By Zayn Nabbi, CNN

British comedian Joe Lycett did not shred £10,000 ($11,800) as he claimed to have done on Sunday when the World Cup kicked off, saying Monday the money had in fact been "donated to LGBTQ+ charities before I even pressed send on the initial tweet last week."

Lycett had called on English football icon David Beckham to step down from being an ambassador for Qatar during the World Cup due to the country's human rights record, particularly its stance on homosexuality, which is illegal in the Gulf state.

Lycett said he did not receive a response from Beckham, which led to him sharing a video of himself appearing to shred the money.

"I told you I was going to destroy £10,000 if you didn't end your relationship with Qatar before the first day of the World Cup, and then when you didn't end your relationship or even respond in any way, I streamed myself dropping 10k into a shredder, or did I?" Lycett said on social media.

"I haven't quite told you the whole truth -- because the truth is the money that went into the shredder was real, but the money that came out was fake. I would never destroy real money.

"I would never be so irresponsible. In fact, the 10 grand had already been donated to LGBTQ+ charities before I even pressed send on the initial tweet last week. I never expected to hear from you, it was an empty threat designed to get people talking."

CNN has reached out to Joe Lycett's representatives for details on which charities were donated to, but Stonewall has confirmed it was one of the charities to receive a donation from Lycett.

Lycett went on to shred Beckham's Attitude magazine cover from June 2002, which was the first time a Premier League footballer had appeared on the cover of Attitude.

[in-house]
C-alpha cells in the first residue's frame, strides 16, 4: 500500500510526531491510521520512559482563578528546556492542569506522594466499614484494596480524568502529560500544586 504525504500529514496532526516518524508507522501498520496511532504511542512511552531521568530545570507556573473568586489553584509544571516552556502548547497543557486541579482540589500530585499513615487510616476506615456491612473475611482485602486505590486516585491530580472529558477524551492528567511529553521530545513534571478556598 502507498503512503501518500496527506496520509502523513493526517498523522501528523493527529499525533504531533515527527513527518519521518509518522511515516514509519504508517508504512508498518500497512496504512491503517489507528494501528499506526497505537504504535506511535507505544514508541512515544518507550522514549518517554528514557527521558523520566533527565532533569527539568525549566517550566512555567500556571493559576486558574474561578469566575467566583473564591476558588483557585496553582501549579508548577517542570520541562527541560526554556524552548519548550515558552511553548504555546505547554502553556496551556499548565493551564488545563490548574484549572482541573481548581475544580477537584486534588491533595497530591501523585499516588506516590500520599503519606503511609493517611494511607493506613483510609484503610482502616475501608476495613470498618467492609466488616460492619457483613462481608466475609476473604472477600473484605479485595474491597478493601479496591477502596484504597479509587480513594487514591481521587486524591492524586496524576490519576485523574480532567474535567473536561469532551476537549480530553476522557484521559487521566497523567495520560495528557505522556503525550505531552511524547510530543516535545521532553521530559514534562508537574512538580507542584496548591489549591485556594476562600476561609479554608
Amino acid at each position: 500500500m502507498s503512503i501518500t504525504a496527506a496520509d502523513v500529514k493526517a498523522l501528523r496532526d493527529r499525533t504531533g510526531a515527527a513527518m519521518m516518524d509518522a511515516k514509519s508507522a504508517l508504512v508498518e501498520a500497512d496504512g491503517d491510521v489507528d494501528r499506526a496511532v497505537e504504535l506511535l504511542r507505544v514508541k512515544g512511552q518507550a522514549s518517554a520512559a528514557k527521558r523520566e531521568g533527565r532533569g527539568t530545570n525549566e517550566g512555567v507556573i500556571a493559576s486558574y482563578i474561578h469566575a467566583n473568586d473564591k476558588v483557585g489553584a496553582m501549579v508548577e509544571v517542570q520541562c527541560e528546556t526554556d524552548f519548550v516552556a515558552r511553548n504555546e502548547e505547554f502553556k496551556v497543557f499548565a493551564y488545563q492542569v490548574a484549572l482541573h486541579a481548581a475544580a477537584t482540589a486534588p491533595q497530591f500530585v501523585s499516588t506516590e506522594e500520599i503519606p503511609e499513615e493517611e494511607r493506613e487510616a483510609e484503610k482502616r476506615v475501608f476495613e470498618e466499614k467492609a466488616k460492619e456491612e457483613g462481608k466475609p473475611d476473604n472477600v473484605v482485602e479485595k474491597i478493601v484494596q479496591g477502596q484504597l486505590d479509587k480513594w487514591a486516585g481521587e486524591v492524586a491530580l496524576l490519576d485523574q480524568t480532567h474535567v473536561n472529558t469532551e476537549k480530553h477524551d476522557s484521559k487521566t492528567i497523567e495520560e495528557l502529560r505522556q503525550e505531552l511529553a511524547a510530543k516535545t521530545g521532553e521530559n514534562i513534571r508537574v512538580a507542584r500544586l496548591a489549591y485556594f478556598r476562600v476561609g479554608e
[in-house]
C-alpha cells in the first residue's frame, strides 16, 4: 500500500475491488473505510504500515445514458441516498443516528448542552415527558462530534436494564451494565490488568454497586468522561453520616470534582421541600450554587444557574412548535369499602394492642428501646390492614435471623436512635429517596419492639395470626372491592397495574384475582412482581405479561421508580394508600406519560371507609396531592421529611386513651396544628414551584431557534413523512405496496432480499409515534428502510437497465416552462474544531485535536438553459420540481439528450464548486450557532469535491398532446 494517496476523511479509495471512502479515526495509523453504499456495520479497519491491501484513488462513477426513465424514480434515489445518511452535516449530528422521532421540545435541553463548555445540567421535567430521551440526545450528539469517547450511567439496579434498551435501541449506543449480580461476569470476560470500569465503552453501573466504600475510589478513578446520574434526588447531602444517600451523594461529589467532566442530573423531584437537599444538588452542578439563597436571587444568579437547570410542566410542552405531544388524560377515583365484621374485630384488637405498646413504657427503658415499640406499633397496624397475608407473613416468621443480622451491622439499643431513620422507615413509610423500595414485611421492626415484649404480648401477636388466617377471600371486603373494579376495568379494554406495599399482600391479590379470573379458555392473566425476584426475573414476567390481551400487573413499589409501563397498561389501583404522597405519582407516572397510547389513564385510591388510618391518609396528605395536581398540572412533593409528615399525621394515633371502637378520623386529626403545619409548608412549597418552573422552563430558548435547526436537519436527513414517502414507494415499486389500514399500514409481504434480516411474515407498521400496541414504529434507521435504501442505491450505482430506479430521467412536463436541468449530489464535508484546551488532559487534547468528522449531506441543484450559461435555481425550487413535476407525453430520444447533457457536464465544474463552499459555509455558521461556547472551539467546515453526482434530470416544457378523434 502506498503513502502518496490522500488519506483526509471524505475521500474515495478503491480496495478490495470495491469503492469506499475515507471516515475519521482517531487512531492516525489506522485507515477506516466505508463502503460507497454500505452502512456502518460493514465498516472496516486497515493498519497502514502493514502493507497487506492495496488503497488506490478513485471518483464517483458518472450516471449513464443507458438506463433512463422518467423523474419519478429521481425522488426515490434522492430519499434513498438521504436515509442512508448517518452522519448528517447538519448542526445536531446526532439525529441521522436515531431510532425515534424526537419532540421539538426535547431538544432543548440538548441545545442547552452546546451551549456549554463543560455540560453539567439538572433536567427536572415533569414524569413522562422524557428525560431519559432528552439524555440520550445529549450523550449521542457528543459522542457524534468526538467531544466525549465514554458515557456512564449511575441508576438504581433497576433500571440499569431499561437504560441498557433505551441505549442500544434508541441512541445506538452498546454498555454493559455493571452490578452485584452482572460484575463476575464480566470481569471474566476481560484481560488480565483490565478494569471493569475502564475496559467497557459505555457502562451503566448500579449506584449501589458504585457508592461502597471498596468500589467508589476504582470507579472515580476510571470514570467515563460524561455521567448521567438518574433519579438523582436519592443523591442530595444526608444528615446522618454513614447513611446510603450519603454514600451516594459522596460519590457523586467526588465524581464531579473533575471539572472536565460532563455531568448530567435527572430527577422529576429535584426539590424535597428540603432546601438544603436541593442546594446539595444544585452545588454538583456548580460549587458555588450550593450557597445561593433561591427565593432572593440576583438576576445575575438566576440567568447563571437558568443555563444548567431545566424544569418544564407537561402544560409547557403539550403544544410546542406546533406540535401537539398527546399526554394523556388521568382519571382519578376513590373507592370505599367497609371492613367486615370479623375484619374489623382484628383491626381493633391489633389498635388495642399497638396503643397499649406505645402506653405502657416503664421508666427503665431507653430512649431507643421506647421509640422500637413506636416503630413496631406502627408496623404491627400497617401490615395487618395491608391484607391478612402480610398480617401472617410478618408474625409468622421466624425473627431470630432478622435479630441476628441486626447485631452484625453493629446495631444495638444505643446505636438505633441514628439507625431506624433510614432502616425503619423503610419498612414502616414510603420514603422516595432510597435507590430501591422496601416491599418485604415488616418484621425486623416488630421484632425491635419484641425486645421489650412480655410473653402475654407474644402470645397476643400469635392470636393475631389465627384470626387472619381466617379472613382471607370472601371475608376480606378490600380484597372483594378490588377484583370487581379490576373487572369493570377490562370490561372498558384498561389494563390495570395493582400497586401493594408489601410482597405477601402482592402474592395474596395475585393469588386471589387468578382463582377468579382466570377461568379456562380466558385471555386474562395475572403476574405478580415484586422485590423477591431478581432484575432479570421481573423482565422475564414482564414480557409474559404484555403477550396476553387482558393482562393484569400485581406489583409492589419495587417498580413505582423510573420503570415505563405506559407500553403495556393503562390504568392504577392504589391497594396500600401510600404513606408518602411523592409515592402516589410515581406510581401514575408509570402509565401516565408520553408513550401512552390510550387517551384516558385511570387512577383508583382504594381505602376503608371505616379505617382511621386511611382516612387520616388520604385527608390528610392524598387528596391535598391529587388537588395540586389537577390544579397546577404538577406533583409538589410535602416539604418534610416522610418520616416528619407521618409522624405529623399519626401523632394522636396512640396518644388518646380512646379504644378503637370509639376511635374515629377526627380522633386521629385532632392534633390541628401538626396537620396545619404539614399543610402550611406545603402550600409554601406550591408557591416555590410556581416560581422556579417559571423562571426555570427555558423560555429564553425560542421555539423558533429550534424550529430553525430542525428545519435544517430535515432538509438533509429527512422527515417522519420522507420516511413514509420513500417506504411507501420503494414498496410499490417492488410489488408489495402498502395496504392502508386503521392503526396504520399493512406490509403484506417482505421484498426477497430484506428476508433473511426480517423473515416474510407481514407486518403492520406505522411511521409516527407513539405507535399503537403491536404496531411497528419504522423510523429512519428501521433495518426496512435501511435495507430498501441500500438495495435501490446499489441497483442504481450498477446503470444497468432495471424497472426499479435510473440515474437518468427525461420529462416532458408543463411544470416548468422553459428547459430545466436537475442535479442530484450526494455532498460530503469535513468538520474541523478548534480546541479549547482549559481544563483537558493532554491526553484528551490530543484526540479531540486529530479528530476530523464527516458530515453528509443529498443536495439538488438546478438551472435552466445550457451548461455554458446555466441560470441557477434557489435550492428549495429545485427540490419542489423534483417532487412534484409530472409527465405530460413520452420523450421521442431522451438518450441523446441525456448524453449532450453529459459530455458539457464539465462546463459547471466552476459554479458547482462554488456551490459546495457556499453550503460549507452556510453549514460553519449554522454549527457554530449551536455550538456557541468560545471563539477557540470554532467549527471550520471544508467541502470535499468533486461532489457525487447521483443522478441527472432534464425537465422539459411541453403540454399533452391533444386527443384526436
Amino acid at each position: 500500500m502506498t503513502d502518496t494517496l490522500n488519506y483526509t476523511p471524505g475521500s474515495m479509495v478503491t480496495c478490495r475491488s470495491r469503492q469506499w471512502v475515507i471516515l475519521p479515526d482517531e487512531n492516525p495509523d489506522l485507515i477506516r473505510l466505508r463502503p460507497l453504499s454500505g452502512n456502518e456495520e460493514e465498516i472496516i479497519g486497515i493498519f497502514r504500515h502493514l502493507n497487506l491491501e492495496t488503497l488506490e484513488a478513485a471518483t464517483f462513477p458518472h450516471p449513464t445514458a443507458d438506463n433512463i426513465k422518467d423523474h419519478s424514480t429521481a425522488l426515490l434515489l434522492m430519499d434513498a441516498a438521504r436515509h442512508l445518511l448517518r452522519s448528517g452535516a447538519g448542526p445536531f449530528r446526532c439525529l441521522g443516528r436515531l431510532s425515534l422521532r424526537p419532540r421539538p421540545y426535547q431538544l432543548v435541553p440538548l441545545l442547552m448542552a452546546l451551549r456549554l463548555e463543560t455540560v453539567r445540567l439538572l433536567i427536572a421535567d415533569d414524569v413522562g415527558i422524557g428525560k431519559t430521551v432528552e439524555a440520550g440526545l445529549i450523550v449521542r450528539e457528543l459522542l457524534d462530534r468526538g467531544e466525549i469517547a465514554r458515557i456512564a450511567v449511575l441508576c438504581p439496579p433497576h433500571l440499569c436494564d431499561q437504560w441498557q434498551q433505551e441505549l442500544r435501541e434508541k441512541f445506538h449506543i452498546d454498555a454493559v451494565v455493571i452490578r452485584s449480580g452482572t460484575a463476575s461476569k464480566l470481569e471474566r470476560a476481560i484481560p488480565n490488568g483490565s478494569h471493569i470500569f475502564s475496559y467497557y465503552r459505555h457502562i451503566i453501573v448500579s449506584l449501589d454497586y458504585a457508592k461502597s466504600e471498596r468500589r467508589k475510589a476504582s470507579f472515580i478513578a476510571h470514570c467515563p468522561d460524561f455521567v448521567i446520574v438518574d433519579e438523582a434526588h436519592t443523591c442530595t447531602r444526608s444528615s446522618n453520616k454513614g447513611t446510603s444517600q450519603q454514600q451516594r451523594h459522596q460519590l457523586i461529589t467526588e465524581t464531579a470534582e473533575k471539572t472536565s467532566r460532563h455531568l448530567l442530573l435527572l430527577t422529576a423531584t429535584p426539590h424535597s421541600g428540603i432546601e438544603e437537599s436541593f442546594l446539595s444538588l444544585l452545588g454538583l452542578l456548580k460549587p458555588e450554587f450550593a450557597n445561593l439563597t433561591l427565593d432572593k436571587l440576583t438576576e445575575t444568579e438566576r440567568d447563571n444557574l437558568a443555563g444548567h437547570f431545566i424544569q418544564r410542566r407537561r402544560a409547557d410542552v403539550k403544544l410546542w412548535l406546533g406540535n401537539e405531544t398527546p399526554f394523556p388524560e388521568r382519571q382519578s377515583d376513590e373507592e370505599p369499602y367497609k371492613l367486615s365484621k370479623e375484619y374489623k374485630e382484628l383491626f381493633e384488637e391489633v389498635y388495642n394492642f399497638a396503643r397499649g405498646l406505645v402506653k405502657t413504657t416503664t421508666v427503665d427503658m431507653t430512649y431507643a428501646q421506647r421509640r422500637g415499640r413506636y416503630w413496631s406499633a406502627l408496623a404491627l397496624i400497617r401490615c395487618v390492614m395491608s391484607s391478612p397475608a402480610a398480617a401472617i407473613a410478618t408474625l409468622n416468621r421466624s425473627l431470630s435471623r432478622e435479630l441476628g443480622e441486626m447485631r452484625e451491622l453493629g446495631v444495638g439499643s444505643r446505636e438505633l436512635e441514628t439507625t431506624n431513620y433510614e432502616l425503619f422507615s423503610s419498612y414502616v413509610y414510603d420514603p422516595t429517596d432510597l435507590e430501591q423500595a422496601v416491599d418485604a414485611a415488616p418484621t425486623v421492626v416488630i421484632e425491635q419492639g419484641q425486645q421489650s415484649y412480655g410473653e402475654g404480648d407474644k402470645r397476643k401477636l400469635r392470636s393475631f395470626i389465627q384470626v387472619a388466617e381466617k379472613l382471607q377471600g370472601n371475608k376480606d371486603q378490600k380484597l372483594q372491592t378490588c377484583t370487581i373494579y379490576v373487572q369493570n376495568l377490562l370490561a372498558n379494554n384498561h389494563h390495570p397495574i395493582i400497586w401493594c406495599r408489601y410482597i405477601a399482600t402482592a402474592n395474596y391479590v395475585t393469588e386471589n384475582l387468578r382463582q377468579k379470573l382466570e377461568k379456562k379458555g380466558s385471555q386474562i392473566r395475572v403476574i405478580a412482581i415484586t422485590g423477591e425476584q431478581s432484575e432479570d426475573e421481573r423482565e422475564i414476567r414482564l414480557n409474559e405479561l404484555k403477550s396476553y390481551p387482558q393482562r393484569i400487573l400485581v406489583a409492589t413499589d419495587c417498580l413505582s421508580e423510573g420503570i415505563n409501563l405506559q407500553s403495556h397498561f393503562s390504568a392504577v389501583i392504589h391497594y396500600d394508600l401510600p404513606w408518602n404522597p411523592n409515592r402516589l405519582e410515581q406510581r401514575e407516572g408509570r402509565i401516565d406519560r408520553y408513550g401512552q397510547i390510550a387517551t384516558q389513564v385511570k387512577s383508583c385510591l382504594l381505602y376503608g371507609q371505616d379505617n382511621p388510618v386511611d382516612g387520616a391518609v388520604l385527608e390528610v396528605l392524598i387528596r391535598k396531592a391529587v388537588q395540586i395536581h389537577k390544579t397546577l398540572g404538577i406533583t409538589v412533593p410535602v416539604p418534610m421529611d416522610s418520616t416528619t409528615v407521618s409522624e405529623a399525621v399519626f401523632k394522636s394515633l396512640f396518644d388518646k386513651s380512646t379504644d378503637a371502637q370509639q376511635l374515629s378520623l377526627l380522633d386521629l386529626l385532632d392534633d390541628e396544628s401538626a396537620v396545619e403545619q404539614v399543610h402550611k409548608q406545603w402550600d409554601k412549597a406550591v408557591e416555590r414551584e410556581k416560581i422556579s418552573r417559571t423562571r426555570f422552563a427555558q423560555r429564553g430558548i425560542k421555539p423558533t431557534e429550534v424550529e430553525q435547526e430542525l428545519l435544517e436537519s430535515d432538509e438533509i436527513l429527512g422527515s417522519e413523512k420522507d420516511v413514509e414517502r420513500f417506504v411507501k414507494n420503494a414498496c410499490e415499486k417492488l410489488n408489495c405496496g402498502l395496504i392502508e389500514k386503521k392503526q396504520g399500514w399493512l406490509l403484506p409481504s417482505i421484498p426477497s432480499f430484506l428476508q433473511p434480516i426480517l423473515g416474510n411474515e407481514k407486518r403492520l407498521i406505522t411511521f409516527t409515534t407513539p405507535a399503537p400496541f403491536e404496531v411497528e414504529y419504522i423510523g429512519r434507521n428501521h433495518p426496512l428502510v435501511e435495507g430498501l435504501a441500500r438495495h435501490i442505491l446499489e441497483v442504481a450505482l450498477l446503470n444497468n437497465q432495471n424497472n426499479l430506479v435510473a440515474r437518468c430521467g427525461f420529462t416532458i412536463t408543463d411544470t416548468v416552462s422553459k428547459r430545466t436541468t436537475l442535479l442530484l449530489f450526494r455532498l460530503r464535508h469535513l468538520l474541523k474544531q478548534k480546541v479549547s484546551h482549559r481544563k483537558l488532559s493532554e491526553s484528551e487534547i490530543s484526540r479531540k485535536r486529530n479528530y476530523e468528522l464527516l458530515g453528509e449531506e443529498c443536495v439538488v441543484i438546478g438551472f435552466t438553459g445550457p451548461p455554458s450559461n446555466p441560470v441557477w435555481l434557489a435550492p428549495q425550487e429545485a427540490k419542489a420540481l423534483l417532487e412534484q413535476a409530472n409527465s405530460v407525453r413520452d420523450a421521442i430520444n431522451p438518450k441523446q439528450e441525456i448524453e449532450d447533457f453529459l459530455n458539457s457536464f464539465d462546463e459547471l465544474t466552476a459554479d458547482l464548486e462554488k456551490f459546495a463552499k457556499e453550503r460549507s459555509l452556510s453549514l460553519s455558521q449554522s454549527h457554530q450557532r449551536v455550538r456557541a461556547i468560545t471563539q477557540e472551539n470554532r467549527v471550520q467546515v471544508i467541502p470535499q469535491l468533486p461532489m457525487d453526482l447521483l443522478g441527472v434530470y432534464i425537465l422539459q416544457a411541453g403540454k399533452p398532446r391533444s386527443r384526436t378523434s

"I asked Attitude if I could shred it, and they were more than happy to oblige," Lycett said.

Attitude, a leading British LGBTQ magazine, replied to Lycett on Twitter saying "the pleasure is all ours."

On November 13, Lycett, who describes himself as queer on his website, posted a video on Twitter, saying he would donate £10,000 to charities supporting "queer people in football" or put the money through the shredder, along with "Beckham's reputation as a gay icon," if the former England captain did not cut ties with Qatar within the week.

Homosexuality in Qatar is illegal and punishable by up to three years in prison.

David Beckham's representatives did not immediately respond to CNN's request for comment.

Qatar's Supreme Committee for Delivery & Legacy recently told CNN that the 2022 World Cup will "be an inclusive, safe tournament" and said "everyone is welcome, regardless of race, background, religion, gender, orientation or nationality."

Last week, world football governing body FIFA referred CNN to the Supreme Committee for Delivery & Legacy for all comment relating to Lycett's criticism of Beckham and Qatar.

A report from Human Rights Watch (HRW) published in October documented alleged cases of beatings and sexual harassment while in detention. According to victims interviewed by Human Rights Watch, security forces allegedly forced transgender women to attend conversion therapy sessions at a "behavioral healthcare" center sponsored by the government.

"Qatari authorities need to end impunity for violence against LGBT people. The world is watching," said Rasha Younes of Human Rights Watch.

A Qatari official told CNN that the HRW allegations "contain information that is categorically and unequivocally false."

In his social post on Monday, Lycett described the stunt as "an empty threat designed to get people talking."

"In many ways, it was like your deal with Qatar, David. Total bulls**t from the start," he added.

The World Cup got underway on Sunday, with host Qatar losing 2-0 to Ecuador.

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